I find it easier to understand like this:-When current flows through a coil it generates a magnetic field. When this current is suddenly turned off there is nothing to support the field and it starts to collapse. As it collapses the magnetic lines of force cut through the coil. That is how electric generators work, magnetic lines of force cutting through a coil. The way physics works is that the polarity of the voltage this collapsing field produces is opposite in polarity to the polarity that generated the field in the first place.Hence the coil produces a voltage which is opposite or the reverse of the original voltage that produced it. As the field is collapsing it does that a lot faster than the field was originally made to grow and hence the reverse voltage is higher than the voltage used to create the field in the first place.I hope you find this useful.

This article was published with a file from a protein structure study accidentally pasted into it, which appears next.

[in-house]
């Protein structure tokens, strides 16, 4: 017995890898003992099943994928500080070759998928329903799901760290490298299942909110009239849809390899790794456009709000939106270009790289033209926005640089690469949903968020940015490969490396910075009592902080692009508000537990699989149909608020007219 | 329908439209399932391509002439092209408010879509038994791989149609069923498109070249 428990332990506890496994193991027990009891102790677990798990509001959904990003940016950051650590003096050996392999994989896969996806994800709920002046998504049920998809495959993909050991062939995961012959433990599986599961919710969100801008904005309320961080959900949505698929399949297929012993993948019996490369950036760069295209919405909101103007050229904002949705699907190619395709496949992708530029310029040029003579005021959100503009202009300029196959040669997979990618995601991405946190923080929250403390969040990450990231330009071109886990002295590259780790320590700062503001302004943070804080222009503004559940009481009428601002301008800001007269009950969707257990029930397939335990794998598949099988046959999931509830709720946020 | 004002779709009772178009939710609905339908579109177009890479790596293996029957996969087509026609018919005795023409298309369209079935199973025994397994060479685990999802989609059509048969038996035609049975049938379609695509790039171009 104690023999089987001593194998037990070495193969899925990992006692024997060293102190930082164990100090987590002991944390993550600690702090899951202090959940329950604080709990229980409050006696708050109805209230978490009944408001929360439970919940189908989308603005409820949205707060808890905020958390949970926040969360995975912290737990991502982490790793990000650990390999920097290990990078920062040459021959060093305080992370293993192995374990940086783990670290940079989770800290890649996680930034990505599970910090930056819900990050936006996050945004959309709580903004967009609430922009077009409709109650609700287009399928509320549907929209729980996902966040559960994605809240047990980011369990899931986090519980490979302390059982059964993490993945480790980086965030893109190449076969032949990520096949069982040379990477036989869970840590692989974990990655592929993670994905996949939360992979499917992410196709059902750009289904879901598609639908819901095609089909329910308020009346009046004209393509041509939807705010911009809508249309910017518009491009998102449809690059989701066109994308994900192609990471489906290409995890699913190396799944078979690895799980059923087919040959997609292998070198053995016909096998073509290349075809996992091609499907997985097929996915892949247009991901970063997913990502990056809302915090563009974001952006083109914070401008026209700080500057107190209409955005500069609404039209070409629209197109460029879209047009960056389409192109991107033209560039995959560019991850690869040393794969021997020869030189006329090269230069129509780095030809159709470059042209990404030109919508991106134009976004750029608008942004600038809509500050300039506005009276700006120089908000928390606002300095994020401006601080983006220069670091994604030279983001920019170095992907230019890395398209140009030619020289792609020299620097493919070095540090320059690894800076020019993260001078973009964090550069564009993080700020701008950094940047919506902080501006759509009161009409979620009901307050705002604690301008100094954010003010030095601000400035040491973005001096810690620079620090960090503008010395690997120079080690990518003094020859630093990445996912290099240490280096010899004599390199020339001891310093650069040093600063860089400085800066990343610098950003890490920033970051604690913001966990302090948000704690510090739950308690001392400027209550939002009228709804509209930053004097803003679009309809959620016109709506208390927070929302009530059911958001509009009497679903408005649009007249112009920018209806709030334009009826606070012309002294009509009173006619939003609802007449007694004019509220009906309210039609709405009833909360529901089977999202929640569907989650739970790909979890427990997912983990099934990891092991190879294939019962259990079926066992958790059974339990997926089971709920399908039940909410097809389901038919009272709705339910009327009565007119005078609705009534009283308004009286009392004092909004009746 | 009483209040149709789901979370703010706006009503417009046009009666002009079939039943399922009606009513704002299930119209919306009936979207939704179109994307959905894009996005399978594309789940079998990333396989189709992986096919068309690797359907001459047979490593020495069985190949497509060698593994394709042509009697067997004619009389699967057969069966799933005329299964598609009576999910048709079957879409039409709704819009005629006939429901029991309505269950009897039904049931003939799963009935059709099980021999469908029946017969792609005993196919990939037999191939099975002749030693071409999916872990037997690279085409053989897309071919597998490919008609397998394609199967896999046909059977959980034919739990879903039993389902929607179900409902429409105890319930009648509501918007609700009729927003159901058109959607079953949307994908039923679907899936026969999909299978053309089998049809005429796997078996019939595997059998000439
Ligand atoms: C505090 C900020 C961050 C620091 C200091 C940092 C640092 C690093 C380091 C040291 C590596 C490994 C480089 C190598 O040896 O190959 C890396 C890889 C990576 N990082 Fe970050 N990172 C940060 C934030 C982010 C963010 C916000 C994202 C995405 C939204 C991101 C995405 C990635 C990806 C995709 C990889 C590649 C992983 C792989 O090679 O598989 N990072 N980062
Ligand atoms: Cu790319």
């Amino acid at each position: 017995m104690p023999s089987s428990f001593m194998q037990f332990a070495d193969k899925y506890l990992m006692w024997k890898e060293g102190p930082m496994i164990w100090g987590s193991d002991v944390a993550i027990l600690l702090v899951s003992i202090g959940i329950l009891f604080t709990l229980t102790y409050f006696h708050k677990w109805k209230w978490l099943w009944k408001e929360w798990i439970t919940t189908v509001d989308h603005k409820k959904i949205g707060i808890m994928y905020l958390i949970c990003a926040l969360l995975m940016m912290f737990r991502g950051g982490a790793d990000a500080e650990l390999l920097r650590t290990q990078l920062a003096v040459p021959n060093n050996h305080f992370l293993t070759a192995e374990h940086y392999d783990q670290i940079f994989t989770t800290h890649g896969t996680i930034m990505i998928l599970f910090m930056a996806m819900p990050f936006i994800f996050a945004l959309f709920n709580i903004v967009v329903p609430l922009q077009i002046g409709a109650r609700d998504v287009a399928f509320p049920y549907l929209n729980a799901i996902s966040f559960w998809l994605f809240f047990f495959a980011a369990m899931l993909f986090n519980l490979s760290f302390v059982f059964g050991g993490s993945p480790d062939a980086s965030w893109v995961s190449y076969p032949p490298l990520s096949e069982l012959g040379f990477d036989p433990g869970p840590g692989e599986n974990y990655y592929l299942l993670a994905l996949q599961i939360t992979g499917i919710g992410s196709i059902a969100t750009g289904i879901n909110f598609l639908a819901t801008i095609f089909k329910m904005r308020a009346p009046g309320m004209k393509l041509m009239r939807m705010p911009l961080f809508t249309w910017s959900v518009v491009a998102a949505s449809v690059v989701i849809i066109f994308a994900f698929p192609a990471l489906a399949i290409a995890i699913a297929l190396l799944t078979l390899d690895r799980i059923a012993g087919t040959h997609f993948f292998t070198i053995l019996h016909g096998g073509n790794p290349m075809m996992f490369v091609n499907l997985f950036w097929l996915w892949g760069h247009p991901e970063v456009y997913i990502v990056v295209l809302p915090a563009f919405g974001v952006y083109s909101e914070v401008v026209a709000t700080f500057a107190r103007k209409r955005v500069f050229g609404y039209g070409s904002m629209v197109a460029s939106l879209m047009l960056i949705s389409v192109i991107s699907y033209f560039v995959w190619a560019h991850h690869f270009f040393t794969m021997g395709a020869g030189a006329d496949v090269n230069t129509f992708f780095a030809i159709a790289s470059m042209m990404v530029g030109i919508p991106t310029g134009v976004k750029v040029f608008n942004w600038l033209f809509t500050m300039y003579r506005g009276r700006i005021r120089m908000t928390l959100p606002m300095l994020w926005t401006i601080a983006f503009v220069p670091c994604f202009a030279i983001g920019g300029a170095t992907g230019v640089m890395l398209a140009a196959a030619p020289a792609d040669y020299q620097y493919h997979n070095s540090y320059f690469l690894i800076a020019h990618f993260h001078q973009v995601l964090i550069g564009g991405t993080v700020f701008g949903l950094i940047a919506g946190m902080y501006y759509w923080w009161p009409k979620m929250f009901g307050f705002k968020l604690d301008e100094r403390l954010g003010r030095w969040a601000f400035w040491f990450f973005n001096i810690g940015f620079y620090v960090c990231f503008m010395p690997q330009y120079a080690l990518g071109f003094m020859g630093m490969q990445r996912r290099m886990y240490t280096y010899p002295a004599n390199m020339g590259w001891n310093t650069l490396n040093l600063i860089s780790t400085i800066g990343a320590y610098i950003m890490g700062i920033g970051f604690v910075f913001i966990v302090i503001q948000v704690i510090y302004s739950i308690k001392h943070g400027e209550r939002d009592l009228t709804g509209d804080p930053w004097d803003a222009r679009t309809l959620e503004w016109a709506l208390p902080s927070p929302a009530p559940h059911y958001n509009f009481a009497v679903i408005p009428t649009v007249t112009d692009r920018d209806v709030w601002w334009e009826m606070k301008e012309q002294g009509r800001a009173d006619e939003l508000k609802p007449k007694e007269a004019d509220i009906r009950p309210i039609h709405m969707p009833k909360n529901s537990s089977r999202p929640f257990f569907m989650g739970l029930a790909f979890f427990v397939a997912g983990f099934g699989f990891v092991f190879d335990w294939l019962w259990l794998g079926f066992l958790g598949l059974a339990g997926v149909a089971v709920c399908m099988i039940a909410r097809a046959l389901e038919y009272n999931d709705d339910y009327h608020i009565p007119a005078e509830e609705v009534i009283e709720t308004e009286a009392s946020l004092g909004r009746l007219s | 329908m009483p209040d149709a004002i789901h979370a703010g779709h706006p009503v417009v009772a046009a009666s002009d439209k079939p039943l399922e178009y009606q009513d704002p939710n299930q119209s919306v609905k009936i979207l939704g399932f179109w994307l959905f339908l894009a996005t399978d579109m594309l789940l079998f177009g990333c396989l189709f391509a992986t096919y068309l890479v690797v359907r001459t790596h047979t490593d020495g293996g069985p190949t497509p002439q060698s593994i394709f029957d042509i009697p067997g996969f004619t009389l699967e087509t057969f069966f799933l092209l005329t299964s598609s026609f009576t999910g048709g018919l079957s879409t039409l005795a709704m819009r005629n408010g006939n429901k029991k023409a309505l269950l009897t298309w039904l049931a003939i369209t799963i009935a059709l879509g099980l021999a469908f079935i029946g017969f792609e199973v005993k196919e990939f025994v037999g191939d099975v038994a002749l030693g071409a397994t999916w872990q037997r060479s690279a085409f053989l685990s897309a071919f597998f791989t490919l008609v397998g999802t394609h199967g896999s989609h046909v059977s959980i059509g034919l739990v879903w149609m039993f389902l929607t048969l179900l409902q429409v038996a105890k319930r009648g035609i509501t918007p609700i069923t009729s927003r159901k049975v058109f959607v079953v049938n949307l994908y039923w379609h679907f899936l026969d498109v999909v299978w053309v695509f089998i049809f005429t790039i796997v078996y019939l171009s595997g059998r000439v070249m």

... With a diode across the inductor the force that is necessary is 0.7V, which is what happens. The alternative path through the transistor involves exceeding the breakdownvoltage of the transistor, which being a lot more than 0.7V, means the current just diverts from the transistorto the diode when the transistor switches off.
Hi,This might help;http://www.douglaskrantz.com/ElecFlybackDiode.htmlTom..
Is it safe to assume that different diodes have different voltage requirements, or are they all about the same 0.7?